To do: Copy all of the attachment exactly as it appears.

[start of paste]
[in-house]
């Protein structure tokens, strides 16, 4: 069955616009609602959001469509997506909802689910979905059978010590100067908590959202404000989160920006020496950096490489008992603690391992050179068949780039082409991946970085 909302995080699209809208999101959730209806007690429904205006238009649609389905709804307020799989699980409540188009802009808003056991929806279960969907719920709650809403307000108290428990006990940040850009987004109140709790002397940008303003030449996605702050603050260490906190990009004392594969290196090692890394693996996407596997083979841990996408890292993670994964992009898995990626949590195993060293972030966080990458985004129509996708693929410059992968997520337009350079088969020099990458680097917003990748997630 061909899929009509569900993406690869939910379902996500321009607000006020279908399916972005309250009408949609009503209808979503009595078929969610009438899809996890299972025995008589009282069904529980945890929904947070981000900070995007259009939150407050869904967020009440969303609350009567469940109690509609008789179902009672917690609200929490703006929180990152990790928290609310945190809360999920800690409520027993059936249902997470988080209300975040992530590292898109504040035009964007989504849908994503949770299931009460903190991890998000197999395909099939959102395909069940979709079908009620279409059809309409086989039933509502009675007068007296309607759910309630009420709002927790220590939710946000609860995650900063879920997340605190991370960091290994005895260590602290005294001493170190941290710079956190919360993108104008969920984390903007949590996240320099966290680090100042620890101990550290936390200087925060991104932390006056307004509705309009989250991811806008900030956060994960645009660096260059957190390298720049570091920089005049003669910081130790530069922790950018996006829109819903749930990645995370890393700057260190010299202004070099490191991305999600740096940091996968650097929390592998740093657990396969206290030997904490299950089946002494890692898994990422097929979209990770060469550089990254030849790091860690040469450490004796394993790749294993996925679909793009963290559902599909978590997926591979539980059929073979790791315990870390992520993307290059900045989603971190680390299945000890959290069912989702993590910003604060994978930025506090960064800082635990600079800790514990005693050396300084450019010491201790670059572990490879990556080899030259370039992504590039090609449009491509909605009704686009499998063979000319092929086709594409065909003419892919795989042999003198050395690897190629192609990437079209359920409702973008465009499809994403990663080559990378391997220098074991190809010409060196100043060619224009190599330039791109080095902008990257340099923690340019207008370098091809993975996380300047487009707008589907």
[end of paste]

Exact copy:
[in-house]
């Protein structure tokens, strides 16, 4: 069955616009609602959001469509997506909802689910979905059978010590100067908590959202404000989160920006020496950096490489008992603690391992050179068949780039082409991946970085 909302995080699209809208999101959730209806007690429904205006238009649609389905709804307020799989699980409540188009802009808003056991929806279960969907719920709650809403307000108290428990006990940040850009987004109140709790002397940008303003030449996605702050603050260490906190990009004392594969290196090692890394693996996407596997083979841990996408890292993670994964992009898995990626949590195993060293972030966080990458985004129509996708693929410059992968997520337009350079088969020099990458680097917003990748997630 061909899929009509569900993406690869939910379902996500321009607000006020279908399916972005309250009408949609009503209808979503009595078929969610009438899809996890299972025995008589009282069904529980945890929904947070981000900070995007259009939150407050869904967020009440969303609350009567469940109690509609008789179902009672917690609200929490703006929180990152990790928290609310945190809360999920800690409520027993059936249902997470988080209300975040992530590292898109504040035009964007989504849908994503949770299931009460903190991890998000197999395909099939959102395909069940979709079908009620279409059809309409086989039933509502009675007068007296309607759910309630009420709002927790220590939710946000609860995650900063879920997340605190991370960091290994005895260590602290005294001493170190941290710079956190919360993108104008969920984390903007949590996240320099966290680090100042620890101990550290936390200087925060991104932390006056307004509705309009989250991811806008900030956060994960645009660096260059957190390298720049570091920089005049003669910081130790530069922790950018996006829109819903749930990645995370890393700057260190010299202004070099490191991305999600740096940091996968650097929390592998740093657990396969206290030997904490299950089946002494890692898994990422097929979209990770060469550089990254030849790091860690040469450490004796394993790749294993996925679909793009963290559902599909978590997926591979539980059929073979790791315990870390992520993307290059900045989603971190680390299945000890959290069912989702993590910003604060994978930025506090960064800082635990600079800790514990005693050396300084450019010491201790670059572990490879990556080899030259370039992504590039090609449009491509909605009704686009499998063979000319092929086709594409065909003419892919795989042999003198050395690897190629192609990437079209359920409702973008465009499809994403990663080559990378391997220098074991190809010409060196100043060619224009190599330039791109080095902008990257340099923690340019207008370098091809993975996380300047487009707008589907």